Tuesday, April 30, 2013

Watch What I Do...

With its most recent round of grants – the first for 2013 – the California Institute for Regenerative Medicine (CIRM) continues its transformation from being one of the world’s leading funders of human embryonic stem cell research (hESCR) to one that increasingly supports non-embryonic research alternatives.

In March, CIRM awarded $32 million under three categories of awards.  No funding went to hESCR.  Instead, all of the funding was awarded to programs to promote research using induced pluripotent stem cells (iPSCs).

A grant of $16 million was given to a program to produce 9,000 iPSC lines for use in research on various diseases.  This is in vivid contrast to a previous round of grants, in 2008, also to generate stem cell lines for research.  Then, 16 projects were selected for funding: eight projects were for generating hESCs (5 of these projects also involved iPSCs) while the other eight were for projects involving iPSCs alone.   Now, with this current round of grants, it appears CIRM no longer sees any value in the creation of new hESC lines.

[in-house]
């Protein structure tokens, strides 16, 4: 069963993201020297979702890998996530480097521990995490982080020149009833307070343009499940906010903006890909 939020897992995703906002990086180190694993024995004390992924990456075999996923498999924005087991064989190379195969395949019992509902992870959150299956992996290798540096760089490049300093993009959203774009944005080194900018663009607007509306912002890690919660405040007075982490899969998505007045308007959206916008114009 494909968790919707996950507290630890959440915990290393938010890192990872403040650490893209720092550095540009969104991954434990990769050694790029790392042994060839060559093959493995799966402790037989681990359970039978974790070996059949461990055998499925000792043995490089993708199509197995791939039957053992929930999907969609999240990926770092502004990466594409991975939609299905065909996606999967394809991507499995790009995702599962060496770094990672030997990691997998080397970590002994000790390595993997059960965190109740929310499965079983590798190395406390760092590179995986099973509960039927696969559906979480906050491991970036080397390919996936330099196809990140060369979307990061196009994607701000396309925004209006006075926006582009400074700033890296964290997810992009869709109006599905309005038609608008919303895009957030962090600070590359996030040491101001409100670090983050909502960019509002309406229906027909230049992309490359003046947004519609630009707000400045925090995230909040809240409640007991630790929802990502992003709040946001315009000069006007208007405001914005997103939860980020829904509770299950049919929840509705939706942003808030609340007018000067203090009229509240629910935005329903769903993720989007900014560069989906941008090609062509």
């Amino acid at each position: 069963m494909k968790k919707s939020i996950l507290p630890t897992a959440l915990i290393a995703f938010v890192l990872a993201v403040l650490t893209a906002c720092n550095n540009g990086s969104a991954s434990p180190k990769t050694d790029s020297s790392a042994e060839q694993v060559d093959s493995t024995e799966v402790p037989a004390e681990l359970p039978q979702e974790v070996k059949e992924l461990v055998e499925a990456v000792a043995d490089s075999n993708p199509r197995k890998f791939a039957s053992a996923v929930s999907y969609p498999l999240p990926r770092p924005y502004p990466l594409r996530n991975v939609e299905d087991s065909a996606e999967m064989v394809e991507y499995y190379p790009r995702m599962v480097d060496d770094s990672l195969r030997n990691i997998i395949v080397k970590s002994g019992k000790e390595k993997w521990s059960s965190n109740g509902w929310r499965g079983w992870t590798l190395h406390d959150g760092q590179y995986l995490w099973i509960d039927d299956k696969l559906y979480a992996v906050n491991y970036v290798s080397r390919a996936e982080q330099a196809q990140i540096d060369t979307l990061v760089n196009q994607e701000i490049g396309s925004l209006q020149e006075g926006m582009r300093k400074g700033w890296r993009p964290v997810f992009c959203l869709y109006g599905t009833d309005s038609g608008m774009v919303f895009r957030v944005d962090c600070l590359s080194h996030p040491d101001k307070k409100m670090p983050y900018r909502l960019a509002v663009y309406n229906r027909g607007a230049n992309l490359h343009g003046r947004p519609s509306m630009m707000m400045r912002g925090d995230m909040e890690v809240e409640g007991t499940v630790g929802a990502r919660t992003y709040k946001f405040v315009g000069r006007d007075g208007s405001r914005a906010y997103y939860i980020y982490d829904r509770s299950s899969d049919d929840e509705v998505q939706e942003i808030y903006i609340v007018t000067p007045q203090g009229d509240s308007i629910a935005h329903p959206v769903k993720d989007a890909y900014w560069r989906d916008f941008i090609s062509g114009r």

Something similar occurs with another of the March grants, a $10 million award to create a bank to store, grow and make available iPSC lines to researchers. That CIRM has not done the same to establish a bank to house hESC lines would seem, again, to indicate that CIRM finds little value in doing so.  Indeed, as noted in a previous blog, one of the nation’s leading embryonic stem cell banks, the University of Massachusetts Stem Cell Bank, closed its doors in 2012, just four years after its creation was approved.  According to news reports, it had become “obsolete.” 

The remaining grant money was dispersed among 7 projects to produce disease specific iPSC lines.  This is an area where iPSCs have clearly proved their utility in helping to develop therapies, while regular adult stem cells are far ahead in terms of direct clinical use in patients.  Producing iPSCs from cells donated from a patient (a patient with diabetes, Parkinson’s or heart disease, for example) allows scientists to observe the origin and growth of that particular disease and to test drugs to treat it.

There is the old saying “Watch What I Do, Not What I Say.”

Proponents of hESCR can still talk a good game on the supposed ongoing “need” for hESCR.

But when it comes to actually doing the research that has the goal of producing cures and therapies, more and more researchers and institutions, such as CIRM, are turning to induced pluripotent and adult stem cell research and other non-embryonic alternatives.

 After all, talk is cheap, but research costs money and its supporters want results.

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